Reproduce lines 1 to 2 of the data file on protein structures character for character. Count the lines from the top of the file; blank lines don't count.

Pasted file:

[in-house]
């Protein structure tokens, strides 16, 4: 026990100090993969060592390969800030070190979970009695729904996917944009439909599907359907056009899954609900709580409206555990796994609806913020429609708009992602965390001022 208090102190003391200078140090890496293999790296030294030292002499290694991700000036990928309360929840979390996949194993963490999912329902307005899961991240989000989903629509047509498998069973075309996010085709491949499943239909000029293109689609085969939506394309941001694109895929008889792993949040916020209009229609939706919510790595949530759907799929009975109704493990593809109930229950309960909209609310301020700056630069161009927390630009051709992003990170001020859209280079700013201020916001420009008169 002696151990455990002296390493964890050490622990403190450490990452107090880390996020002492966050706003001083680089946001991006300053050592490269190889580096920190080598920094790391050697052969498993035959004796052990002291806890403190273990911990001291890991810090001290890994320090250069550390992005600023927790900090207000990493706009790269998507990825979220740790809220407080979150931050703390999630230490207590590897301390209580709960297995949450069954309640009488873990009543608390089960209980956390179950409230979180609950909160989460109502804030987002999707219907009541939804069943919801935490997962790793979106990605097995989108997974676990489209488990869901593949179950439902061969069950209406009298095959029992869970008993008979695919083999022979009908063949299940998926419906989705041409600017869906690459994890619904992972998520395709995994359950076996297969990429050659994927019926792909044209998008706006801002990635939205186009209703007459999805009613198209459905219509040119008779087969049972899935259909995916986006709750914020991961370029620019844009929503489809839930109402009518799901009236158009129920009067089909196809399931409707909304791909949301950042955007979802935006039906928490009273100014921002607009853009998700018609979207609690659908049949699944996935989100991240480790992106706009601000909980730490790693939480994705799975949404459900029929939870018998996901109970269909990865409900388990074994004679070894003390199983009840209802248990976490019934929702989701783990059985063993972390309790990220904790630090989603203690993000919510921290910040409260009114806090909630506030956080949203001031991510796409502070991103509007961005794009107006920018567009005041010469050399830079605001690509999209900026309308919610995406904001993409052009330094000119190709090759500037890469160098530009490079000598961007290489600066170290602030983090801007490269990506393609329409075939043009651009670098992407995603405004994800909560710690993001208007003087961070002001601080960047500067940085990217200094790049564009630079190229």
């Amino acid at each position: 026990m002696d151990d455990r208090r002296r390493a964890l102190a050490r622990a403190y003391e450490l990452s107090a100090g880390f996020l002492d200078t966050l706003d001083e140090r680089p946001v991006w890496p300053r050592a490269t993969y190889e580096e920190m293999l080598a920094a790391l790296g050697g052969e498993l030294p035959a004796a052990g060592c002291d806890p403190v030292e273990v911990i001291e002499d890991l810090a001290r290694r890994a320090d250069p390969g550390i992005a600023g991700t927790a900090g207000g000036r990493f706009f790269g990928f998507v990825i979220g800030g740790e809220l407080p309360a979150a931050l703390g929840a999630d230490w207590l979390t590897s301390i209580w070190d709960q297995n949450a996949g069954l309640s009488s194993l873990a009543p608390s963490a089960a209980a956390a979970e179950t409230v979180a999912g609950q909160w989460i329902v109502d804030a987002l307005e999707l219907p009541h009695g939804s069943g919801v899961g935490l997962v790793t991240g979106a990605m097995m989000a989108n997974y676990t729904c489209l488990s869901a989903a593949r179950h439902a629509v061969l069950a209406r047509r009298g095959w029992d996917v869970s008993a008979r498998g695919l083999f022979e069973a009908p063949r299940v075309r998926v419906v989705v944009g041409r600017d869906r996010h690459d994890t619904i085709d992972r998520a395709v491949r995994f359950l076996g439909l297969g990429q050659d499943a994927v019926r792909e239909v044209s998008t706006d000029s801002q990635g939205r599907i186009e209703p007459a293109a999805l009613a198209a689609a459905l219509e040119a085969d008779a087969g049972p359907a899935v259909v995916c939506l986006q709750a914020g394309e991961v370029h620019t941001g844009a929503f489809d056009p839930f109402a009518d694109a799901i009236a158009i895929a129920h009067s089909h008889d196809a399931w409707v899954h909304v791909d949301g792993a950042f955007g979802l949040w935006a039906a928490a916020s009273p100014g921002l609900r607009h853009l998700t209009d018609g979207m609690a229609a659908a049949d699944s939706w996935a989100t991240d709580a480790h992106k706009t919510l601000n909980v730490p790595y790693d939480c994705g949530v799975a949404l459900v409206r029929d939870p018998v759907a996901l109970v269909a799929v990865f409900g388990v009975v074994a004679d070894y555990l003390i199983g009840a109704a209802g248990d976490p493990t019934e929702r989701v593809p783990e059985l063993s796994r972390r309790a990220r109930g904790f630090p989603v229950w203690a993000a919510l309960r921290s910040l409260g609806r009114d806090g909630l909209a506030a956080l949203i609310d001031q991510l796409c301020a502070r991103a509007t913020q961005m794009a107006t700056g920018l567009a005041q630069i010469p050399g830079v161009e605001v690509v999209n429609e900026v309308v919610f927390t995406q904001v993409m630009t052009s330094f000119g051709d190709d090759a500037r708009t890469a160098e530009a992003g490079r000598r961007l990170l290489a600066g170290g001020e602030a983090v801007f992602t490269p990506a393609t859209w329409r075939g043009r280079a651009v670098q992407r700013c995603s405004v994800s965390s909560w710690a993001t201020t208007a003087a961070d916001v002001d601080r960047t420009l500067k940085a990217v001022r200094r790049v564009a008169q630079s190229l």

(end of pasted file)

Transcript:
[in-house]
């Protein structure tokens, strides 16, 4: 026990100090993969060592390969800030070190979970009695729904996917944009439909599907359907056009899954609900709580409206555990796994609806913020429609708009992602965390001022 208090102190003391200078140090890496293999790296030294030292002499290694991700000036990928309360929840979390996949194993963490999912329902307005899961991240989000989903629509047509498998069973075309996010085709491949499943239909000029293109689609085969939506394309941001694109895929008889792993949040916020209009229609939706919510790595949530759907799929009975109704493990593809109930229950309960909209609310301020700056630069161009927390630009051709992003990170001020859209280079700013201020916001420009008169 002696151990455990002296390493964890050490622990403190450490990452107090880390996020002492966050706003001083680089946001991006300053050592490269190889580096920190080598920094790391050697052969498993035959004796052990002291806890403190273990911990001291890991810090001290890994320090250069550390992005600023927790900090207000990493706009790269998507990825979220740790809220407080979150931050703390999630230490207590590897301390209580709960297995949450069954309640009488873990009543608390089960209980956390179950409230979180609950909160989460109502804030987002999707219907009541939804069943919801935490997962790793979106990605097995989108997974676990489209488990869901593949179950439902061969069950209406009298095959029992869970008993008979695919083999022979009908063949299940998926419906989705041409600017869906690459994890619904992972998520395709995994359950076996297969990429050659994927019926792909044209998008706006801002990635939205186009209703007459999805009613198209459905219509040119008779087969049972899935259909995916986006709750914020991961370029620019844009929503489809839930109402009518799901009236158009129920009067089909196809399931409707909304791909949301950042955007979802935006039906928490009273100014921002607009853009998700018609979207609690659908049949699944996935989100991240480790992106706009601000909980730490790693939480994705799975949404459900029929939870018998996901109970269909990865409900388990074994004679070894003390199983009840209802248990976490019934929702989701783990059985063993972390309790990220904790630090989603203690993000919510921290910040409260009114806090909630506030956080949203001031991510796409502070991103509007961005794009107006920018567009005041010469050399830079605001690509999209900026309308919610995406904001993409052009330094000119190709090759500037890469160098530009490079000598961007290489600066170290602030983090801007490269990506393609329409075939043009651009670098992407995603405004994800909560710690993001208007003087961070002001601080960047500067940085990217200094790049564009630079190229």